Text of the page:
Five Noise Control Mistakes to Avoid

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Whether you are breaking ground on a new open-concept office complex, designing a manufacturing plant or retrofitting a space to accommodate a trendy new restaurant, the acoustical experience for the end user can make or break your building. Take the time now to develop a sound strategy by bypassing these common mistakes.

1. Thinking you don’t have a noise problem

Decibel levels of common activitiesIn a factory you have a noise problem if a person is exposed to a noise level greater than an A-weighted level of 85 dB. Even lower levels can be a problem, such as a 55 dB level in a classroom. Occupants should not have to rely on noise cancelling headphones or earplugs to function effectively. Even in a factory, ear protectors should only be considered a temporary solution. In general, if normal communication is difficult, you have a noise problem.

Want to get a better idea of what noise level you are dealing with? Download a free sound level app for your phone.

2.Not considering noise control before a project is started

Although you can treat a source of noise after installation, it’s generally twice as expensive and half as effective compared with designing proper sound control into the system from the beginning. Take time to understand your acoustical expectations before the source of the noise is installed or in the case of a restaurant, office or school – enters the building.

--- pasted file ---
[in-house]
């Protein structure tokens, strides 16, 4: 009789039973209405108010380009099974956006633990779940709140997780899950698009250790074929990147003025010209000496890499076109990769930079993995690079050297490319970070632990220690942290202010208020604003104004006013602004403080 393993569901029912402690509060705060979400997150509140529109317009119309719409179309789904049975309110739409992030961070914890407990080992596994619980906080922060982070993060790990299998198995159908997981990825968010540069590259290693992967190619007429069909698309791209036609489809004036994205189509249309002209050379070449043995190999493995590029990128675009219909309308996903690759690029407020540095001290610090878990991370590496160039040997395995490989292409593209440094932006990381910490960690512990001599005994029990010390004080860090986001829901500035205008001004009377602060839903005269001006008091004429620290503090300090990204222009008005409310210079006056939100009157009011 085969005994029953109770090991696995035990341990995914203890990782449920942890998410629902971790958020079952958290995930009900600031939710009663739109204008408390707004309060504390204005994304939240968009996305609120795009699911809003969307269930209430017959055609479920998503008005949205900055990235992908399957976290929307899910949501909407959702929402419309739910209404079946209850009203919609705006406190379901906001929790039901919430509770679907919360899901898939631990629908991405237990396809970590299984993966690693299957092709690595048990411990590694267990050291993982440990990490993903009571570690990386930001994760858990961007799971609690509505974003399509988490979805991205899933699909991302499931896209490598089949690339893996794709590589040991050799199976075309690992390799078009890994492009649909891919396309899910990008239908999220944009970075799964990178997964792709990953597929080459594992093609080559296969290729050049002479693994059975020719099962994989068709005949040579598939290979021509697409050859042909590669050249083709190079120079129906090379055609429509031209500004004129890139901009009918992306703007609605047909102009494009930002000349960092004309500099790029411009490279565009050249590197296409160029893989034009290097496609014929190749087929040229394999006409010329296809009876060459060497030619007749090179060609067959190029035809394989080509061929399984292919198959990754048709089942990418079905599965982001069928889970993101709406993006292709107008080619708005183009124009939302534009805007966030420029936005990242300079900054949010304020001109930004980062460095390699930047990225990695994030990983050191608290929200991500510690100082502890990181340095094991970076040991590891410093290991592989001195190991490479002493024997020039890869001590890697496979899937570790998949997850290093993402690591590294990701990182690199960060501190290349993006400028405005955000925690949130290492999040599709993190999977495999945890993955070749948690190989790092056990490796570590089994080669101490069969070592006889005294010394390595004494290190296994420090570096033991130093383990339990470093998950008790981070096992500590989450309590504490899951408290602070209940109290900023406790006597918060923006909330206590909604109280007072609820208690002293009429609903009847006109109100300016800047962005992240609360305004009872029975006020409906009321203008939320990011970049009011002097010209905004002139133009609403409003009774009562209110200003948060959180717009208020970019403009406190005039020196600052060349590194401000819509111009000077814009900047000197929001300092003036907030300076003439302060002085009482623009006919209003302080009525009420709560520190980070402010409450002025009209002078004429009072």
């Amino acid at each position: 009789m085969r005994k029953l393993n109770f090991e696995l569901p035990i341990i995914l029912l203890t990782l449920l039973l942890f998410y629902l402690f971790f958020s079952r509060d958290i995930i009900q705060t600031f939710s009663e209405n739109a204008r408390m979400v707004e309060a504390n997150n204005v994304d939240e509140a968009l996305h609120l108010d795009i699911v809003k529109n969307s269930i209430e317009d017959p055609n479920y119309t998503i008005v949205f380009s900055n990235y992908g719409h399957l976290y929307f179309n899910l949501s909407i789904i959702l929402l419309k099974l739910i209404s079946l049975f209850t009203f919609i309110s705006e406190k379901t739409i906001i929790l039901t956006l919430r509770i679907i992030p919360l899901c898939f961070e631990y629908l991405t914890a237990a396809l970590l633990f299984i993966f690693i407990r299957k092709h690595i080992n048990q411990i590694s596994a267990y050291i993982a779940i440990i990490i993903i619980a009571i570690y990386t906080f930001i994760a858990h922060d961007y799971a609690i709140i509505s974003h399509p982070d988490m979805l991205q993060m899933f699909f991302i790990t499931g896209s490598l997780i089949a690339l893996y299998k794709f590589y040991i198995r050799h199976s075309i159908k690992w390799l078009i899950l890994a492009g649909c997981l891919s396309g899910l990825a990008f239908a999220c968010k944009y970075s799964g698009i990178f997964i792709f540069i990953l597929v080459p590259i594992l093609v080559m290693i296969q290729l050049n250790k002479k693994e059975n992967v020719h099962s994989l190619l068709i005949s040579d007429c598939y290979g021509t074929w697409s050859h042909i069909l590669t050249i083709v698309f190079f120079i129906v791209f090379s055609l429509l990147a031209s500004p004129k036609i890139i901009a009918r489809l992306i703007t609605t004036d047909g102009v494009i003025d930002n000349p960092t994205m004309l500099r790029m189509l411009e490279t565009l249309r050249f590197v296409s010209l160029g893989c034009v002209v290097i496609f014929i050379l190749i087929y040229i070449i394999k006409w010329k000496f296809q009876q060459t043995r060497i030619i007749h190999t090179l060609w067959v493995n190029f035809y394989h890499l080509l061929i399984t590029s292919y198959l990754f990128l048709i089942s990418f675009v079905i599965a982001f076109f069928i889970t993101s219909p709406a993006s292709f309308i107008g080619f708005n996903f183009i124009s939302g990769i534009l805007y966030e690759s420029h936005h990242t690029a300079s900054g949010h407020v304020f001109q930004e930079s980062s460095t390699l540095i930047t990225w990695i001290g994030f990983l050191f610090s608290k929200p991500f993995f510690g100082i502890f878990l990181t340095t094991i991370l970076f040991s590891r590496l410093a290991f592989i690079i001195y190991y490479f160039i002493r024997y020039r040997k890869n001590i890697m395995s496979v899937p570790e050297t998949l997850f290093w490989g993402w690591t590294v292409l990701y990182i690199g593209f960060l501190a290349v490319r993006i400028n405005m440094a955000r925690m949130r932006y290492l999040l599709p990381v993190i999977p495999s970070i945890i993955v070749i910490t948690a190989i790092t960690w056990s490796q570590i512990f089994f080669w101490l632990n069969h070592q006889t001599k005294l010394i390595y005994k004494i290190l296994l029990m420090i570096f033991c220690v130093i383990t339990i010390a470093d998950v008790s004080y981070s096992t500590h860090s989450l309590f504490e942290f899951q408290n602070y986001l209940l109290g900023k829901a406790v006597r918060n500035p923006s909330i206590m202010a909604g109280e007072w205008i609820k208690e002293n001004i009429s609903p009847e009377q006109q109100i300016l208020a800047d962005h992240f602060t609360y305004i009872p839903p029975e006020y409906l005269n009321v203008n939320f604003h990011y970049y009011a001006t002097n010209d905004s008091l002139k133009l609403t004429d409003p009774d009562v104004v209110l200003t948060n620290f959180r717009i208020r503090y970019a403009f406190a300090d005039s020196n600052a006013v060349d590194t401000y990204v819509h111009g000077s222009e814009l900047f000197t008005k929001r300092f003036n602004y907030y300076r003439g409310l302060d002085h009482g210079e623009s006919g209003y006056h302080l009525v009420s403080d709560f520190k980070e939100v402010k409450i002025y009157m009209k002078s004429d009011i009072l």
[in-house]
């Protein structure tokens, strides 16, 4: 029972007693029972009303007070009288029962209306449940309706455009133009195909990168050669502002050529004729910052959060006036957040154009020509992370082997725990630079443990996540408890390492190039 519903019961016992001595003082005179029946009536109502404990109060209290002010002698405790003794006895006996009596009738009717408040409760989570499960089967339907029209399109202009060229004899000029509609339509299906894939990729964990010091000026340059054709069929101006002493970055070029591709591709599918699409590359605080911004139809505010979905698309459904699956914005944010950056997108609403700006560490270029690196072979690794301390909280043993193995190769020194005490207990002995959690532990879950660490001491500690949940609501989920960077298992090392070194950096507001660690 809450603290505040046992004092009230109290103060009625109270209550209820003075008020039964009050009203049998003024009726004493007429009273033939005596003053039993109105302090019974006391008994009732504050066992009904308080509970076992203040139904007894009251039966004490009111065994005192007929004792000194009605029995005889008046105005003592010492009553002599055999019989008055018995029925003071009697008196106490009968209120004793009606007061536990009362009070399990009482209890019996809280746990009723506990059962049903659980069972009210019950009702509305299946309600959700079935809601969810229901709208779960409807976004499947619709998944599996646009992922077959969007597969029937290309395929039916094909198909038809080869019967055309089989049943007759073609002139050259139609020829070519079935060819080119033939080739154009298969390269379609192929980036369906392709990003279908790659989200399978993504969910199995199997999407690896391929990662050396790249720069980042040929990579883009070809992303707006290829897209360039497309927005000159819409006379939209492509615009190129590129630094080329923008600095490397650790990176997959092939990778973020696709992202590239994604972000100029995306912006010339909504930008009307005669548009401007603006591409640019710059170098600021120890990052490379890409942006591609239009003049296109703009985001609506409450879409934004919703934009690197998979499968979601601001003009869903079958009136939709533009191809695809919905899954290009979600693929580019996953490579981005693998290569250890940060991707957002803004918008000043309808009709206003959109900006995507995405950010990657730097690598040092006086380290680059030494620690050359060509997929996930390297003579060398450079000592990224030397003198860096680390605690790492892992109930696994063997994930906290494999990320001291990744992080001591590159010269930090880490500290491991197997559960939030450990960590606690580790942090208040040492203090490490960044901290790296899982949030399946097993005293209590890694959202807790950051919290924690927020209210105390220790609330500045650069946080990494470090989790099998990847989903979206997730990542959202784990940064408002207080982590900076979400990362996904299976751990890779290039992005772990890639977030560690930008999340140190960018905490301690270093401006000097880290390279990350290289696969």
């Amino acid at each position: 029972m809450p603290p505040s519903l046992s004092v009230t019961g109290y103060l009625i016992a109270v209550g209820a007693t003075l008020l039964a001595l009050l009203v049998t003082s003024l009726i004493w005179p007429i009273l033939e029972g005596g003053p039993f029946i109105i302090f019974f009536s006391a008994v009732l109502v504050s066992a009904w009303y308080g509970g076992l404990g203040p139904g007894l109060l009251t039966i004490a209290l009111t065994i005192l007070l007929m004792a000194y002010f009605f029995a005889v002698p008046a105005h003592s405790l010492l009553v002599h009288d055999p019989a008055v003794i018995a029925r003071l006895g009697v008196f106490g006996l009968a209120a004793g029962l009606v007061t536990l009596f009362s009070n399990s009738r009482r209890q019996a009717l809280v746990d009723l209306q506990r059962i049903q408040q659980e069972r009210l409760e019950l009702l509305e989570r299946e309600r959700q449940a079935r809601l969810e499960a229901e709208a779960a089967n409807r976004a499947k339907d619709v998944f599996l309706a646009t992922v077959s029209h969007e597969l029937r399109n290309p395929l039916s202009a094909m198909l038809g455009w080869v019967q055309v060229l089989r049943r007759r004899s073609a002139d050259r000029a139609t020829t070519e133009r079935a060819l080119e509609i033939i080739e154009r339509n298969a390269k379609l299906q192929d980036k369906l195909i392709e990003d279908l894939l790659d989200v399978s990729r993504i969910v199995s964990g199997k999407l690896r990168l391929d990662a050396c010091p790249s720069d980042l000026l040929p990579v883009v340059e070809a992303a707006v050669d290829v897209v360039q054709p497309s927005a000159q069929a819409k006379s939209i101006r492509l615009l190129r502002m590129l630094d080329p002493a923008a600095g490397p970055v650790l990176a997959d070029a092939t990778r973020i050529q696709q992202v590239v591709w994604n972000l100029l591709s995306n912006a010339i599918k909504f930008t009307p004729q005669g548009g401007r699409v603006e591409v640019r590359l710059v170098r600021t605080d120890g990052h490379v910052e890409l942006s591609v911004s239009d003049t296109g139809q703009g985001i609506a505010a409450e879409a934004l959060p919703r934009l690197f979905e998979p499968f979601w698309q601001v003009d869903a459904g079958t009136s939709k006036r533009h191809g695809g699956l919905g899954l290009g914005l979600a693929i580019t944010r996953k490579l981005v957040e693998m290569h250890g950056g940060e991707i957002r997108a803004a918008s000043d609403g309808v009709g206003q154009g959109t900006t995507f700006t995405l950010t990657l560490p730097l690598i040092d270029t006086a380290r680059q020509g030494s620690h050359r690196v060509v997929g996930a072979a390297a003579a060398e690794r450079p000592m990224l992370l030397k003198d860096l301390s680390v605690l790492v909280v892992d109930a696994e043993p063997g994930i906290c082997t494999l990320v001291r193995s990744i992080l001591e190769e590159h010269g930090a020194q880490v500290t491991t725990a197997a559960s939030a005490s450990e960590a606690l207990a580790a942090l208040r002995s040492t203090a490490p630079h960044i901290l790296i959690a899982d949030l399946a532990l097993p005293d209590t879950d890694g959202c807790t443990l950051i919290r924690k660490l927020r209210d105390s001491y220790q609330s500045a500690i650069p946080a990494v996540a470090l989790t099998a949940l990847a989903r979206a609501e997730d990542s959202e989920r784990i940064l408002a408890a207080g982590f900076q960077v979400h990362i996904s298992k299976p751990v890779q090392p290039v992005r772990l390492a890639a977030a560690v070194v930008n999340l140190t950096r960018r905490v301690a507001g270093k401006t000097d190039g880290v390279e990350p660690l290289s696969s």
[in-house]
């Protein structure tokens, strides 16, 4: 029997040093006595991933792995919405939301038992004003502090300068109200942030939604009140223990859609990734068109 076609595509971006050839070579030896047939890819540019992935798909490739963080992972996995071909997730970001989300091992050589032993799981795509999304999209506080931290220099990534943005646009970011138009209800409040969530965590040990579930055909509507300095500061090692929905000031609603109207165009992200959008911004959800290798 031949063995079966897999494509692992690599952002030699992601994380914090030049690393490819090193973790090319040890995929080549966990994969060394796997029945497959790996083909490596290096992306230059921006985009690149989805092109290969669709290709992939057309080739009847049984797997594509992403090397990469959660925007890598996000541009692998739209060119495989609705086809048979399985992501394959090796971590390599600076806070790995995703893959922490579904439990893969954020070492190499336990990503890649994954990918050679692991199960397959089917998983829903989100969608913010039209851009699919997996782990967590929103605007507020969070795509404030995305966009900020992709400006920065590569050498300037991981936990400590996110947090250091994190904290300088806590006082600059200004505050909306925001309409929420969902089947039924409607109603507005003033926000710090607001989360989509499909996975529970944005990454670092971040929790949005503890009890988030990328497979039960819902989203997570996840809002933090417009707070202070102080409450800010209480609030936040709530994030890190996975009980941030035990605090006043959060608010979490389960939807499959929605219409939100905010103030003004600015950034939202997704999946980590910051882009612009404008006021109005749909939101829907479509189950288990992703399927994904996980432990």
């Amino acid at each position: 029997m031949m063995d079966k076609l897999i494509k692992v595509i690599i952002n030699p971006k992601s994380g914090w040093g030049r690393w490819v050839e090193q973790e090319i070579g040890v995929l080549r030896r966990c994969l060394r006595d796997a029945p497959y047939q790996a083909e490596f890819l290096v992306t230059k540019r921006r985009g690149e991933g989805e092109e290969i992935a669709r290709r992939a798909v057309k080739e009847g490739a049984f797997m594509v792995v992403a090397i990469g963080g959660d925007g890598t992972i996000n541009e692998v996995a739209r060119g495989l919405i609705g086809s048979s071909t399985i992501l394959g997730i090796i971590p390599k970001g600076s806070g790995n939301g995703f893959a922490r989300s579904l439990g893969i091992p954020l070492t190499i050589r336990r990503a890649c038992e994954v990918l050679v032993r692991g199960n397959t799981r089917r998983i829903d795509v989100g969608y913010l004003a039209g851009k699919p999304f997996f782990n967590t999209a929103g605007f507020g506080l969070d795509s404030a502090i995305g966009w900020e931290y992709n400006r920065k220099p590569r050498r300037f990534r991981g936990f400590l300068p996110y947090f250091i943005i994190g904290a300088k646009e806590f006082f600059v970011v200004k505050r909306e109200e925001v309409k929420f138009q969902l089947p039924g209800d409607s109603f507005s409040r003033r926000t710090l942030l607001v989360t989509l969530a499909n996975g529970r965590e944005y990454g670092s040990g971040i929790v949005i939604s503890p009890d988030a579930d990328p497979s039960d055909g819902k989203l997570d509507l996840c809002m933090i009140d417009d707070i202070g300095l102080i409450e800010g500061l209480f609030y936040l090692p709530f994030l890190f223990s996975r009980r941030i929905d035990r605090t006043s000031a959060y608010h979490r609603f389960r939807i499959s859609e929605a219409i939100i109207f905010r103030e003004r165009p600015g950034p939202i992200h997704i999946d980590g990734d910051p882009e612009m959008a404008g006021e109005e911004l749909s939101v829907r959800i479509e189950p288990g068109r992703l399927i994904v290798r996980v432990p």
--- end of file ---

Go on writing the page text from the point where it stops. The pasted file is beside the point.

3.Not conducting a detailed study of noisy equipment

octave band chartMost equipment has several noise sources, all of which must be considered. When analyzing sources, be sure to study the spectrum of sound coming from the equipment. At minimum, obtain an octave band analysis of the noise being emitted.

Understanding the frequency of noise you are working with will help you better plan your acoustical strategy. Back when our sole purpose on earth was survival we learned pretty quickly which sounds needed our immediate attention. As a result, our hearing has honed over the years to recognize certain octaves. To this day we find noises in these spectrums more disruptive.

Knowing the octave band you are dealing with will also help you determine your solution. Different materials dampen sounds at different octave levels. For example, gypsum boards better address noise in low octave bands while, insulation helps block noise in high octave bands.

4.Not using a systems approach to noise control

A common waste of noise control dollars is the failure to consider all possible solutions and paths. To treat one sound source but not the others could leave unacceptable noise levels when the project is completed.

To get a proper understanding of the acoustical situation you must study both structure-borne and airborne paths. While airborne noise is often contained to the area immediately surrounding the source, structure borne sound can resonate to other parts of the building. You cannot chase this noise throughout the structure. You have to stop it at the source by addressing all possible pathways for escape.

5.Not sealing air leaks

Sound always takes the easiest path around or through a barrier. Construction gaps or air leaks are by far the easiest way for sound to pass from one space to another. Sealing these gaps where possible will not only lead to an improved acoustical experience but greater efficiency as well.

With building envelopes getting tighter, offices moving to open-concept designs and mounting research on the effects of noise on healing, learning and productivity, there is increasing pressure on builders and building managers to deliver a good acoustical experience.

Have questions about your acoustical design? We can help.

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Plus, a room designed to test acoustical modifications in real life situations and designing classrooms for optimal learning.

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